I visited a travel doctor – someone who specialises in overseas adventures – to get my jabs and pick up an Emergency Medical Kit. If I eat something that disagrees with me, I’ve now got the medicine to save my dignity and laundry costs.

I dropped into a discount luggage warehouse in West End and picked up an awesome bag under 48cm that I can use for both international and domestic carry on.

Visa? I’m an Australian citizen – under 30 days stay in Thailand, I don’t need a Visa. Tick.

Insurance? I Googled travel insurance and came up with World Nomads. Another quick Google came up with a discount code, so I could save 10%. Easy stuff. Tick.

Money? I’ve been saving more than I need for a trip to the United States. With the bulk of the accommodation covered by my hosts, I had some breathing space. I dipped into my savings. Tick.

So: am I ready?

You’d better believe it.

If you go looking for Adventure, you usually find as much of it as you can manage.  And it often happens that when you think it is ahead, it comes on you unexpectedly from behind.
– Gildor the Elf , J.R.R. Tolkien, early draft of The Lord of the Rings.

The Journey, Part Two

Previously: The Journey, Part One

The offer to travel came out of the blue.

I was just going about another busy day in the office, then:

“Travel for us. Write a tale. We’ll pay for some of the trip.”

I wanted to go – I needed to go – and I could never have afforded the journey on my own right now.

It was as if an unspoken Christmas wish had been heard, and so I found myself with less than a week to plan a trip. I needed insurance, medication, Visas, a new luggage bag (my old one fell apart on my last trip) – and on top of that I needed to actually plan the trip itself.

What would I do in Chiang Mai? Where would I stay? Who would I do it with? Could I travel on my own? Was I even ready to travel on my own?

Of course, I didn’t think about those questions right away. A split second after the offer, I found myself blurting out “Absolutely. I’m there.”

It’s the lizard brain that resists the journey. The part that tells me that I’m not ready, that I haven’t saved enough money, that I haven’t planned this properly, that I’d be stuck in a bad place with no way out.

But then my heart – that loving part of us that gives us courage and creativity and drives us forward – my heart told the lizard brain to GTFO.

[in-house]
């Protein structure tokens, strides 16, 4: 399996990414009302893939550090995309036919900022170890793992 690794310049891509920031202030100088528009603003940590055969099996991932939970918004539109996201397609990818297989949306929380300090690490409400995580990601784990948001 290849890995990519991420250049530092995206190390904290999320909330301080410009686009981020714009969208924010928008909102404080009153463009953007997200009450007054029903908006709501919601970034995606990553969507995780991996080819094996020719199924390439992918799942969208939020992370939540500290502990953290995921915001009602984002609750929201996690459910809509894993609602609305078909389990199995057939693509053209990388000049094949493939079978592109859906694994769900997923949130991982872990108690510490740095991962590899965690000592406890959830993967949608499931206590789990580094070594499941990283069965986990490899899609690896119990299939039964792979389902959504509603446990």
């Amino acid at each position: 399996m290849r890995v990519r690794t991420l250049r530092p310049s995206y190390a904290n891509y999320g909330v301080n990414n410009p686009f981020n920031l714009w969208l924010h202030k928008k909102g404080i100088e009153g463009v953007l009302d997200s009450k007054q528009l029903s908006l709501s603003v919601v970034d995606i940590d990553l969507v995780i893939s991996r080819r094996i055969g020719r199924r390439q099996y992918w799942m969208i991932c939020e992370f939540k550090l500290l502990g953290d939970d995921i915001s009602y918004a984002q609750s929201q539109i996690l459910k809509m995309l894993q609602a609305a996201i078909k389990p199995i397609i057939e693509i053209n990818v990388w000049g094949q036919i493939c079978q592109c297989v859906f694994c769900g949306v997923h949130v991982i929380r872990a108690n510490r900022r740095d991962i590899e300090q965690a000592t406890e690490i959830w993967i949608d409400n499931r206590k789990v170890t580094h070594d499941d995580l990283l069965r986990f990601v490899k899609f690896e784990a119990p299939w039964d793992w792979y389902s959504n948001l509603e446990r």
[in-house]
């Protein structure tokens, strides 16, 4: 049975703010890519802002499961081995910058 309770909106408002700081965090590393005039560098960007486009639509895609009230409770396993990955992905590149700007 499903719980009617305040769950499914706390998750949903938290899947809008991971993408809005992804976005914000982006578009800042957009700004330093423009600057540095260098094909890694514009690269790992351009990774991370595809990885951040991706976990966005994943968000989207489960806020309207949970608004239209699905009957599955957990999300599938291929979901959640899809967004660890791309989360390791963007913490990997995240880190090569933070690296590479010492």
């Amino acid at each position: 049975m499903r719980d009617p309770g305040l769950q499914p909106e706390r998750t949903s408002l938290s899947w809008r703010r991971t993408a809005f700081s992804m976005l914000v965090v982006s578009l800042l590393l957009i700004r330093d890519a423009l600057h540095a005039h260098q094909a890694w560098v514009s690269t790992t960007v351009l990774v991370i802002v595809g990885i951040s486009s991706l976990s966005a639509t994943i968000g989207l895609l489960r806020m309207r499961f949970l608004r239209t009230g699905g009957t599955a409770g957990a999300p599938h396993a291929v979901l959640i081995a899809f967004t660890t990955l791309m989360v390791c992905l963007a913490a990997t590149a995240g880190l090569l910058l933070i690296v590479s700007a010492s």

Of course I was ready. Honestly, it's the easiest solution. If you don't know the answer, love. See what happens.

Of course I was able.

I’m a capable human being with a rather sizable ability for lateral thinking. I’m like a modern day MacGyver.

Every problem has a solution.

So I set about solving this one.

Concluded in tomorrow’s post: The Journey, Conclusion

“I’ve always wanted to sail to the south seas, but I can’t afford it.”
What these men can’t afford is NOT to go. They are enmeshed in the cancerous discipline of security. And in the worship of security we fling our lives beneath the wheels of routine – and before we know it our lives are gone.
– Sterling Hayden,
Wanderer

The Journey, Part One

My ordinary world is a complicated place.

I work in marketing, which inherently means I’m juggling twelve different things at once, each of them co-dependent on the others. Time devoted to one task is to the detriment of the next task on my list.

It’s an exhausting process – so much so, that I had to leave my last job because of the exhaustion. I was burnt out, and I needed a break. So I came to Queensland, my home state, to recover.

I’ve travelled before – my About page tells you more – but it’s not just travelling itself that restores your spirit. There’s something indefinable about the whole travel experience.

I can try to define it, but I won’t do it justice: it’s like refilling a bucket. It’s like, over time, we get stuck in ruts and routines that force our ordinary lives into patterns we can’t change.Yup. It's a bucket. I call him Doug.

Every now and then, we need to escape the routine.

We need to refill the bucket.

We need to break out of the ordinary and explode into the extraordinary, if only to achieve a few days (or in my case, two weeks) of escapism. Of seeing the world from the outside in, of seeing what is really going on in our lives instead of being caught up in the daily routine.

So when the unexpected opportunity to travel came up in a period of my life when I needed some clarity – of course I jumped at it.

Wouldn’t you?

Continued in tomorrow’s post: The Journey, Part Two.

People say that what we’re all seeking is a meaning for life. I don’t think that’s what we’re really seeking. I think that what we’re seeking is an experience of being alive, so that our life experiences on the purely physical plane will have resonances within our own innermost being and reality, so that we actually feel the rapture of being alive.
– The Power of Myth (1988), Joseph Campbell with Bill Moyers